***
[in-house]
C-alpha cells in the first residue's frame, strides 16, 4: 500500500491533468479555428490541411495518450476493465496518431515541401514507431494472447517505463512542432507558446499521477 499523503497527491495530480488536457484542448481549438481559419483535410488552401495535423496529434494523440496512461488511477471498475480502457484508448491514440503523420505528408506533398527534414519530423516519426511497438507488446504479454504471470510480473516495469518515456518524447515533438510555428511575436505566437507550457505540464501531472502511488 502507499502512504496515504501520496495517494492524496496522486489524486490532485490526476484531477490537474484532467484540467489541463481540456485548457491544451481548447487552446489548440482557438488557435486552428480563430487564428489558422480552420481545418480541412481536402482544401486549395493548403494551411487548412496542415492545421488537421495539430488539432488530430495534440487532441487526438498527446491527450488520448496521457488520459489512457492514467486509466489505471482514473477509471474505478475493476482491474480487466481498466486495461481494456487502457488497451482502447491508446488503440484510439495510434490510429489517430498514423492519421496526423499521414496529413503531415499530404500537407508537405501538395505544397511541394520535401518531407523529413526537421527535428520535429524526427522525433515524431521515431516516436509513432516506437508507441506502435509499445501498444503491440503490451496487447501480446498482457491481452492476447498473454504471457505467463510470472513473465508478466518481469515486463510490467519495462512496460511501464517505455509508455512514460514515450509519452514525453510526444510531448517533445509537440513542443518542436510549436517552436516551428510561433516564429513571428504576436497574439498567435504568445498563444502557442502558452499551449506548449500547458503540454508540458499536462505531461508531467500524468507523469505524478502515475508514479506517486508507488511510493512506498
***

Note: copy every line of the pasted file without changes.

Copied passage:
[in-house]
C-alpha cells in the first residue's frame, strides 16, 4: 500500500491533468479555428490541411495518450476493465496518431515541401514507431494472447517505463512542432507558446499521477 499523503497527491495530480488536457484542448481549438481559419483535410488552401495535423496529434494523440496512461488511477471498475480502457484508448491514440503523420505528408506533398527534414519530423516519426511497438507488446504479454504471470510480473516495469518515456518524447515533438510555428511575436505566437507550457505540464501531472502511488 502507499502512504496515504501520496495517494492524496496522486489524486490532485490526476484531477490537474484532467484540467489541463481540456485548457491544451481548447487552446489548440482557438488557435486552428480563430487564428489558422480552420481545418480541412481536402482544401486549395493548403494551411487548412496542415492545421488537421495539430488539432488530430495534440487532441487526438498527446491527450488520448496521457488520459489512457492514467486509466489505471482514473477509471474505478475493476482491474480487466481498466486495461481494456487502457488497451482502447491508446488503440484510439495510434490510429489517430498514423492519421496526423499521414496529413503531415499530404500537407508537405501538395505544397511541394520535401518531407523529413526537421527535428520535429524526427522525433515524431521515431516516436509513432516506437508507441506502435509499445501498444503491440503490451496487447501480446498482457491481452492476447498473454504471457505467463510470472513473465508478466518481469515486463510490467519495462512496460511501464517505455509508455512514460514515450509519452514525453510526444510531448517533445509537440513542443518542436510549436517552436516551428510561433516564429513571428504576436497574439498567435504568445498563444502557442502558452499551449506548449500547458503540454508540458499536462505531461508531467500524468507523469505524478502515475508514479506517486508507488511510493512506498